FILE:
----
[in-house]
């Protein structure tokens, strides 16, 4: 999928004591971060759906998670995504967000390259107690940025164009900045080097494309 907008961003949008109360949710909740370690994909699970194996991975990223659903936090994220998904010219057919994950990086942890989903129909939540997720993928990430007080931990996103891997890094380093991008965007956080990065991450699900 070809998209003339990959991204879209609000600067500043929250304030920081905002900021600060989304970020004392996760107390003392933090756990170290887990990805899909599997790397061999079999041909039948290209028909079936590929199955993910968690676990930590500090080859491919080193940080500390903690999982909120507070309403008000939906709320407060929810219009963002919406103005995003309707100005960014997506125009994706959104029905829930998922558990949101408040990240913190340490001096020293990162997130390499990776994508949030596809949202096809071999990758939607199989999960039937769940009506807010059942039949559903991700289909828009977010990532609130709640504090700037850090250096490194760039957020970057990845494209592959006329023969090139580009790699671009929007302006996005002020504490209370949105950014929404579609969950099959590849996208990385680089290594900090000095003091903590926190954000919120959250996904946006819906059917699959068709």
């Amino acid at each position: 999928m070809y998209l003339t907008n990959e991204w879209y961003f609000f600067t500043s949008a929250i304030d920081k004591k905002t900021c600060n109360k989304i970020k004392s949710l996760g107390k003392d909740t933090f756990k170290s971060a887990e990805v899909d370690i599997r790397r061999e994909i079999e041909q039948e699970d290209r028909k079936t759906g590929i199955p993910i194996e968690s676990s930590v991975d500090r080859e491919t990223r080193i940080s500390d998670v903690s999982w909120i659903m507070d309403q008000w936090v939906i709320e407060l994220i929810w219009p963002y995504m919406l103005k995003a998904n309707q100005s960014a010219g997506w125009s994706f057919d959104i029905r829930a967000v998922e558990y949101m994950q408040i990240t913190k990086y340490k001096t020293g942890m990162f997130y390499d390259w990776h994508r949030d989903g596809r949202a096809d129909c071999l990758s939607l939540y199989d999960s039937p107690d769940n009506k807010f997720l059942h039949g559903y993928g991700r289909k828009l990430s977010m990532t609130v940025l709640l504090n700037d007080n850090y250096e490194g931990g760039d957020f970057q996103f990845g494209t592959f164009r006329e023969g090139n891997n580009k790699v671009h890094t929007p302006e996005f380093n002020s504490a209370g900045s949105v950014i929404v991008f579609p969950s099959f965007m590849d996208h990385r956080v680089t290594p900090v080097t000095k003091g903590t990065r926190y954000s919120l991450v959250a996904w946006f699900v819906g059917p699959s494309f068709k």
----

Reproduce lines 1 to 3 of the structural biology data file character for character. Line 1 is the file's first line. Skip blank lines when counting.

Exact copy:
[in-house]
């Protein structure tokens, strides 16, 4: 999928004591971060759906998670995504967000390259107690940025164009900045080097494309 907008961003949008109360949710909740370690994909699970194996991975990223659903936090994220998904010219057919994950990086942890989903129909939540997720993928990430007080931990996103891997890094380093991008965007956080990065991450699900 070809998209003339990959991204879209609000600067500043929250304030920081905002900021600060989304970020004392996760107390003392933090756990170290887990990805899909599997790397061999079999041909039948290209028909079936590929199955993910968690676990930590500090080859491919080193940080500390903690999982909120507070309403008000939906709320407060929810219009963002919406103005995003309707100005960014997506125009994706959104029905829930998922558990949101408040990240913190340490001096020293990162997130390499990776994508949030596809949202096809071999990758939607199989999960039937769940009506807010059942039949559903991700289909828009977010990532609130709640504090700037850090250096490194760039957020970057990845494209592959006329023969090139580009790699671009929007302006996005002020504490209370949105950014929404579609969950099959590849996208990385680089290594900090000095003091903590926190954000919120959250996904946006819906059917699959068709």
């Amino acid at each position: 999928m070809y998209l003339t907008n990959e991204w879209y961003f609000f600067t500043s949008a929250i304030d920081k004591k905002t900021c600060n109360k989304i970020k004392s949710l996760g107390k003392d909740t933090f756990k170290s971060a887990e990805v899909d370690i599997r790397r061999e994909i079999e041909q039948e699970d290209r028909k079936t759906g590929i199955p993910i194996e968690s676990s930590v991975d500090r080859e491919t990223r080193i940080s500390d998670v903690s999982w909120i659903m507070d309403q008000w936090v939906i709320e407060l994220i929810w219009p963002y995504m919406l103005k995003a998904n309707q100005s960014a010219g997506w125009s994706f057919d959104i029905r829930a967000v998922e558990y949101m994950q408040i990240t913190k990086y340490k001096t020293g942890m990162f997130y390499d390259w990776h994508r949030d989903g596809r949202a096809d129909c071999l990758s939607l939540y199989d999960s039937p107690d769940n009506k807010f997720l059942h039949g559903y993928g991700r289909k828009l990430s977010m990532t609130v940025l709640l504090n700037d007080n850090y250096e490194g931990g760039d957020f970057q996103f990845g494209t592959f164009r006329e023969g090139n891997n580009k790699v671009h890094t929007p302006e996005f380093n002020s504490a209370g900045s949105v950014i929404v991008f579609p969950s099959f965007m590849d996208h990385r956080v680089t290594p900090v080097t000095k003091g903590t990065r926190y954000s919120l991450v959250a996904w946006f699900v819906g059917p699959s494309f068709k």